Dr. Tan uses an chemical glycobiology approach to study the glycosylation of industrial enzymes and therapeutic proteins. Protein glycosylation is an important post-translational modification. It enhances the functional diversity of proteins. However, because of the complex and variable nature of glycans attached to proteins, establishing quantitative relationships between glycan structures and their functions is difficult. The novel component of Dr. Tan’s research program is that they use chemical biology as a tool to study protein glycosylation. As compared to other available approaches, chemical synthesis is a more flexible and precise means by which to accomplish glycan structural modifications and amino acid mutations. This enables Dr. Tan and his co-workers to develop a better understanding of protein glycosylation, which in turn make it possible for them to develop enzymes and protein-based therapeutics with improved properties through glycoengineering.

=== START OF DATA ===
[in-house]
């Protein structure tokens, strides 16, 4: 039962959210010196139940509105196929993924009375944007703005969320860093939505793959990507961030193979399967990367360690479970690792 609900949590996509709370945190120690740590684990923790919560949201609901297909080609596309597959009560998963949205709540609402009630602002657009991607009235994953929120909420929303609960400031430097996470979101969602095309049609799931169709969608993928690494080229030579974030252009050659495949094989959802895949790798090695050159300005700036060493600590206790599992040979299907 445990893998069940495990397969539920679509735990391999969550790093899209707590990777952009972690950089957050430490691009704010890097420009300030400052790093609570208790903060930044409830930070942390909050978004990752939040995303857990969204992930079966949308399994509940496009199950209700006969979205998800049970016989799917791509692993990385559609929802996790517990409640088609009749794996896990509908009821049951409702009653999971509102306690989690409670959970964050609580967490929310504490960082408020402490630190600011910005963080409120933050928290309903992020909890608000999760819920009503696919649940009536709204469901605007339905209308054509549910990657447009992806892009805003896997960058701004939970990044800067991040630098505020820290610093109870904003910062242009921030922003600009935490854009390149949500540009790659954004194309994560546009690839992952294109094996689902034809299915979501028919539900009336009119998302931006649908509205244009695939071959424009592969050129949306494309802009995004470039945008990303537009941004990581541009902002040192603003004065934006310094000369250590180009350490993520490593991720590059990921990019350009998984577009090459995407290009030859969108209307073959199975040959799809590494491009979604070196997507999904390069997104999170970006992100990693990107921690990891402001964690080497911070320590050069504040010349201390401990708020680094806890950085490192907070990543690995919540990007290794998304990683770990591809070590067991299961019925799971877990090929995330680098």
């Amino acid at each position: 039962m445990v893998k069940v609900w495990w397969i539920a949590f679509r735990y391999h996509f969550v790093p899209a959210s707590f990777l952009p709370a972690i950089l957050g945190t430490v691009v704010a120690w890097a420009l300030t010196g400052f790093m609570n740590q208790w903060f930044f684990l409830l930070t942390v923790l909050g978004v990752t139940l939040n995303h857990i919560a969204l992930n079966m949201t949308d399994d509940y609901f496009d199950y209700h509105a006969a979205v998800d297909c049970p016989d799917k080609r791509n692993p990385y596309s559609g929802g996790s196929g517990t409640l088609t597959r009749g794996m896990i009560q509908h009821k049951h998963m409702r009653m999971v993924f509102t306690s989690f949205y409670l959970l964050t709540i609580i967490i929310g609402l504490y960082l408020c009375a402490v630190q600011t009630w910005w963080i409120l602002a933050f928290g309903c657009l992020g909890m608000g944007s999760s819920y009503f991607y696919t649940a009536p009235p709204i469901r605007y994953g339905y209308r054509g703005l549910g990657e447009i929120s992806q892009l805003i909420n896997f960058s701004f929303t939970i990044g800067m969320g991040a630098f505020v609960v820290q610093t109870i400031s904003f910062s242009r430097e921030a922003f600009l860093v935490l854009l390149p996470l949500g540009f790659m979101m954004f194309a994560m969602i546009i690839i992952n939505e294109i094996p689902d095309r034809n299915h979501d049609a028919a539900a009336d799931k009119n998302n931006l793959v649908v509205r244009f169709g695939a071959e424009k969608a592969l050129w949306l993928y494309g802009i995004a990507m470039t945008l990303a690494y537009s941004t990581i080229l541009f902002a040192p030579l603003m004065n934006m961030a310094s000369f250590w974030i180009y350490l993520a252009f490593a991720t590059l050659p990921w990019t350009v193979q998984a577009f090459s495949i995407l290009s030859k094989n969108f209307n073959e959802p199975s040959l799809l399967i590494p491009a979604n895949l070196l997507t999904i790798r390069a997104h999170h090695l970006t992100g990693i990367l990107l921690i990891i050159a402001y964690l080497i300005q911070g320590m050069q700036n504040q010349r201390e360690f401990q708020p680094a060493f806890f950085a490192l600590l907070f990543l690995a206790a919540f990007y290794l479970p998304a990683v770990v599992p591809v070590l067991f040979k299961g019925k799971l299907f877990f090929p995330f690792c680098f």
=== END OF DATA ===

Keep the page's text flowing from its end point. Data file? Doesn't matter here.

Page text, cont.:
chemical glycobiochemistry/glycobiology, chemical glycoproteomics, carbohydrate chemistry, peptide chemistry, peptide/protein glycoengineering
CHEM 3311 - Organic Chemistry 1
Lect. and rec. Intended primarily for nonmajors. Topics include structure and reactions of alkanes, alkenes, alkynes, alkyl halides, and aromatic molecules; nomenclature of organic compounds; stereochemistry; reaction mechanisms and dynamics. Department enforced corequisite: CHEM 3321 or CHEM 3361.
CHEM 6901 - Research in Chemistry
Spring 2018 / Summer 2018 / Fall 2018 / Spring 2019 / Summer 2019
May be repeated up to 15 total credit hours.